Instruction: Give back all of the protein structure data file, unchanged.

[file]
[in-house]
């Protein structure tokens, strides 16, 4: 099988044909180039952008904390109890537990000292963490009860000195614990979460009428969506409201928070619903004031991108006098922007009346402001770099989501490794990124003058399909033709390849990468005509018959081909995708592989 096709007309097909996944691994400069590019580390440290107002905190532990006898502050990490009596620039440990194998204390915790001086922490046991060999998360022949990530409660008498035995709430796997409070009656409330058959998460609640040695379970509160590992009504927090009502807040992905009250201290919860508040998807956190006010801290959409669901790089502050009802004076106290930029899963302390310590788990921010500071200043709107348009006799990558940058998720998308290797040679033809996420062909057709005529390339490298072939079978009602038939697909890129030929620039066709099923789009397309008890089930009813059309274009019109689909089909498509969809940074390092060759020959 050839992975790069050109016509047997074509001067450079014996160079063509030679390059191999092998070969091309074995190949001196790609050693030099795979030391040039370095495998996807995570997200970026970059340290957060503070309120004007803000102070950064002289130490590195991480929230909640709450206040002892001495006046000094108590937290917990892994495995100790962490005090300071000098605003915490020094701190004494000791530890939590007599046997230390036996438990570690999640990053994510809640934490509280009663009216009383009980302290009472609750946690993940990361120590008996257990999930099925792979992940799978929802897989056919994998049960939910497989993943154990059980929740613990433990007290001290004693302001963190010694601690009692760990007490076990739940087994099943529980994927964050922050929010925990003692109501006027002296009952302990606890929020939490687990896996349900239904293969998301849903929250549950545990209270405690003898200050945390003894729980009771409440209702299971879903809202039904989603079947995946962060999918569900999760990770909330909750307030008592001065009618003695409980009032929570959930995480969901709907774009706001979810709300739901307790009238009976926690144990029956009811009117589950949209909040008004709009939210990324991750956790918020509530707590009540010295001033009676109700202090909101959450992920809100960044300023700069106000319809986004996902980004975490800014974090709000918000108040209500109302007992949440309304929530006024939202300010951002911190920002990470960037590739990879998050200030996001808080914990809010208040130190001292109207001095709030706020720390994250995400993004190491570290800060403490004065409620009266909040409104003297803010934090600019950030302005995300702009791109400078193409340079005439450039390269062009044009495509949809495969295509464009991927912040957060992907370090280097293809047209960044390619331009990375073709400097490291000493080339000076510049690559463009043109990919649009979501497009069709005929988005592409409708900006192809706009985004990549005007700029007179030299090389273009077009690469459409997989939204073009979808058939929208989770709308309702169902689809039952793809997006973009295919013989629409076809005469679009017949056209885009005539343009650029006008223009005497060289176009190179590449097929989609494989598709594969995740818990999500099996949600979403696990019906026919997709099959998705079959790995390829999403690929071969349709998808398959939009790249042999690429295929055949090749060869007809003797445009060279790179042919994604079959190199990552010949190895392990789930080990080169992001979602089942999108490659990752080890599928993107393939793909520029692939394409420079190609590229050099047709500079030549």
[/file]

[in-house]
């Protein structure tokens, strides 16, 4: 099988044909180039952008904390109890537990000292963490009860000195614990979460009428969506409201928070619903004031991108006098922007009346402001770099989501490794990124003058399909033709390849990468005509018959081909995708592989 096709007309097909996944691994400069590019580390440290107002905190532990006898502050990490009596620039440990194998204390915790001086922490046991060999998360022949990530409660008498035995709430796997409070009656409330058959998460609640040695379970509160590992009504927090009502807040992905009250201290919860508040998807956190006010801290959409669901790089502050009802004076106290930029899963302390310590788990921010500071200043709107348009006799990558940058998720998308290797040679033809996420062909057709005529390339490298072939079978009602038939697909890129030929620039066709099923789009397309008890089930009813059309274009019109689909089909498509969809940074390092060759020959 050839992975790069050109016509047997074509001067450079014996160079063509030679390059191999092998070969091309074995190949001196790609050693030099795979030391040039370095495998996807995570997200970026970059340290957060503070309120004007803000102070950064002289130490590195991480929230909640709450206040002892001495006046000094108590937290917990892994495995100790962490005090300071000098605003915490020094701190004494000791530890939590007599046997230390036996438990570690999640990053994510809640934490509280009663009216009383009980302290009472609750946690993940990361120590008996257990999930099925792979992940799978929802897989056919994998049960939910497989993943154990059980929740613990433990007290001290004693302001963190010694601690009692760990007490076990739940087994099943529980994927964050922050929010925990003692109501006027002296009952302990606890929020939490687990896996349900239904293969998301849903929250549950545990209270405690003898200050945390003894729980009771409440209702299971879903809202039904989603079947995946962060999918569900999760990770909330909750307030008592001065009618003695409980009032929570959930995480969901709907774009706001979810709300739901307790009238009976926690144990029956009811009117589950949209909040008004709009939210990324991750956790918020509530707590009540010295001033009676109700202090909101959450992920809100960044300023700069106000319809986004996902980004975490800014974090709000918000108040209500109302007992949440309304929530006024939202300010951002911190920002990470960037590739990879998050200030996001808080914990809010208040130190001292109207001095709030706020720390994250995400993004190491570290800060403490004065409620009266909040409104003297803010934090600019950030302005995300702009791109400078193409340079005439450039390269062009044009495509949809495969295509464009991927912040957060992907370090280097293809047209960044390619331009990375073709400097490291000493080339000076510049690559463009043109990919649009979501497009069709005929988005592409409708900006192809706009985004990549005007700029007179030299090389273009077009690469459409997989939204073009979808058939929208989770709308309702169902689809039952793809997006973009295919013989629409076809005469679009017949056209885009005539343009650029006008223009005497060289176009190179590449097929989609494989598709594969995740818990999500099996949600979403696990019906026919997709099959998705079959790995390829999403690929071969349709998808398959939009790249042999690429295929055949090749060869007809003797445009060279790179042919994604079959190199990552010949190895392990789930080990080169992001979602089942999108490659990752080890599928993107393939793909520029692939394409420079190609590229050099047709500079030549």